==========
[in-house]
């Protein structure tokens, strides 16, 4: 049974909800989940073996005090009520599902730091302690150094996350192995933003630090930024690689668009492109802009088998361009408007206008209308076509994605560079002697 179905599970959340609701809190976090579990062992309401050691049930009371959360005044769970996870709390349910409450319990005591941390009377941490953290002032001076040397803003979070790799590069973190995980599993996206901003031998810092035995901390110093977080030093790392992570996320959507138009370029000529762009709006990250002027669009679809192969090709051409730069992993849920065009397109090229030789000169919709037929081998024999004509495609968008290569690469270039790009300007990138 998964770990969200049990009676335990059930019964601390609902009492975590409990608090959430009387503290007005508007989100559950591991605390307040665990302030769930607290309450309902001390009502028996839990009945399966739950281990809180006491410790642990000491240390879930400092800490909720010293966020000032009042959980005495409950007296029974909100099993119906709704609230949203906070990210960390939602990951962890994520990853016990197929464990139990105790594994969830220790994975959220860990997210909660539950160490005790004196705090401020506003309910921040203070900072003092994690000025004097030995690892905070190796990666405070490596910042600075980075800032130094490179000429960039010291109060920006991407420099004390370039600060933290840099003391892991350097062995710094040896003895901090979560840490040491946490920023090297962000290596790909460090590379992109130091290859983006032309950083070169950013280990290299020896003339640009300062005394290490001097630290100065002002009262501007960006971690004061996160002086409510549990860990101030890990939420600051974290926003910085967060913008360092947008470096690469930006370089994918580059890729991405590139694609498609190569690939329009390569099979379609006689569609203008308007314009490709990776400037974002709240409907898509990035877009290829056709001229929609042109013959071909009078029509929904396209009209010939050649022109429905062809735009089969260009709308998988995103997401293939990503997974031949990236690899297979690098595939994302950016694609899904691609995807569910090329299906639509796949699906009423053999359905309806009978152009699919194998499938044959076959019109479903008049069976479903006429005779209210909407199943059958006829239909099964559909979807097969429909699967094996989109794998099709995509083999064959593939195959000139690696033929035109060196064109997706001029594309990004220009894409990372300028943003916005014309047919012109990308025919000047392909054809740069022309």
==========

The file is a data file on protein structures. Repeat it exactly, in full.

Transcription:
[in-house]
């Protein structure tokens, strides 16, 4: 049974909800989940073996005090009520599902730091302690150094996350192995933003630090930024690689668009492109802009088998361009408007206008209308076509994605560079002697 179905599970959340609701809190976090579990062992309401050691049930009371959360005044769970996870709390349910409450319990005591941390009377941490953290002032001076040397803003979070790799590069973190995980599993996206901003031998810092035995901390110093977080030093790392992570996320959507138009370029000529762009709006990250002027669009679809192969090709051409730069992993849920065009397109090229030789000169919709037929081998024999004509495609968008290569690469270039790009300007990138 998964770990969200049990009676335990059930019964601390609902009492975590409990608090959430009387503290007005508007989100559950591991605390307040665990302030769930607290309450309902001390009502028996839990009945399966739950281990809180006491410790642990000491240390879930400092800490909720010293966020000032009042959980005495409950007296029974909100099993119906709704609230949203906070990210960390939602990951962890994520990853016990197929464990139990105790594994969830220790994975959220860990997210909660539950160490005790004196705090401020506003309910921040203070900072003092994690000025004097030995690892905070190796990666405070490596910042600075980075800032130094490179000429960039010291109060920006991407420099004390370039600060933290840099003391892991350097062995710094040896003895901090979560840490040491946490920023090297962000290596790909460090590379992109130091290859983006032309950083070169950013280990290299020896003339640009300062005394290490001097630290100065002002009262501007960006971690004061996160002086409510549990860990101030890990939420600051974290926003910085967060913008360092947008470096690469930006370089994918580059890729991405590139694609498609190569690939329009390569099979379609006689569609203008308007314009490709990776400037974002709240409907898509990035877009290829056709001229929609042109013959071909009078029509929904396209009209010939050649022109429905062809735009089969260009709308998988995103997401293939990503997974031949990236690899297979690098595939994302950016694609899904691609995807569910090329299906639509796949699906009423053999359905309806009978152009699919194998499938044959076959019109479903008049069976479903006429005779209210909407199943059958006829239909099964559909979807097969429909699967094996989109794998099709995509083999064959593939195959000139690696033929035109060196064109997706001029594309990004220009894409990372300028943003916005014309047919012109990308025919000047392909054809740069022309």